Difference between revisions of "Unemployed"

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(jobless, but looking for jobs and available for work -- see Labor force)
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'''Unemployed''', an adjective from 1667 that means: idle; not employed; without a [[job]]; out of [[work]]. As a noun, it is from 1782, meaning: people who do not have Jobs. [http://dictionary.reference.com/browse/Unemployed]   
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'''Unemployed''' people are jobless, but looking for jobs and available for work. In contrast, when people have stopped working, or they cannot (or will not) work they are not counted as part of the [[labor force]].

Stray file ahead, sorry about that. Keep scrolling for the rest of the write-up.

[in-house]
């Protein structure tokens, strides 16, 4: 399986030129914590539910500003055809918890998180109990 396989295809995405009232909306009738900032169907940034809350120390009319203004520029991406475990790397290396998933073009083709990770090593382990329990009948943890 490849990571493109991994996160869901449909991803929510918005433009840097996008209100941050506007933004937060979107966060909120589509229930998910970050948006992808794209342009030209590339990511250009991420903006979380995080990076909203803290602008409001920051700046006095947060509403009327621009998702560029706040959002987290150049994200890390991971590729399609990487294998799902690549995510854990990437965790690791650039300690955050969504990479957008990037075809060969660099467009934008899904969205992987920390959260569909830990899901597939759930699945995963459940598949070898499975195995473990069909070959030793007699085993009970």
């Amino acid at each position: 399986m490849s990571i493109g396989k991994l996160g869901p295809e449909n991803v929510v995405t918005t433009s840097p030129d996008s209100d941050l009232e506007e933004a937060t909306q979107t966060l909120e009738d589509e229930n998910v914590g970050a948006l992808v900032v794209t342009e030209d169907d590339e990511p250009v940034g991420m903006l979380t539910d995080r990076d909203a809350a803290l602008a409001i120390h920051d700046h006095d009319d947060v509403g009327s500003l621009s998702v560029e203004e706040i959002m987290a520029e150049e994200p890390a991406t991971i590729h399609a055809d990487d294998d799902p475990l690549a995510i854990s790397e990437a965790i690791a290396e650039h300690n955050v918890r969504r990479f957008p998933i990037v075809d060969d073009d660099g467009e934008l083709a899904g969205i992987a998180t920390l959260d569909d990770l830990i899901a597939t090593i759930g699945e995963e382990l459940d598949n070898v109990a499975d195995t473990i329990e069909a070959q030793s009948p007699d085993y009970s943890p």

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==Etymology==
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''Unemployed'' is an adjective from 1667 that means: idle; not employed; without a [[job]]; out of [[work]]. As a noun, it is from 1782, meaning: people who do not have Jobs. [http://dictionary.reference.com/browse/Unemployed]   
  
 
== See also ==
 
== See also ==

Revision as of 11:06, 5 April 2013

Unemployed people are jobless, but looking for jobs and available for work. In contrast, when people have stopped working, or they cannot (or will not) work they are not counted as part of the labor force.

Etymology

Unemployed is an adjective from 1667 that means: idle; not employed; without a job; out of work. As a noun, it is from 1782, meaning: people who do not have Jobs. [1]

See also

External links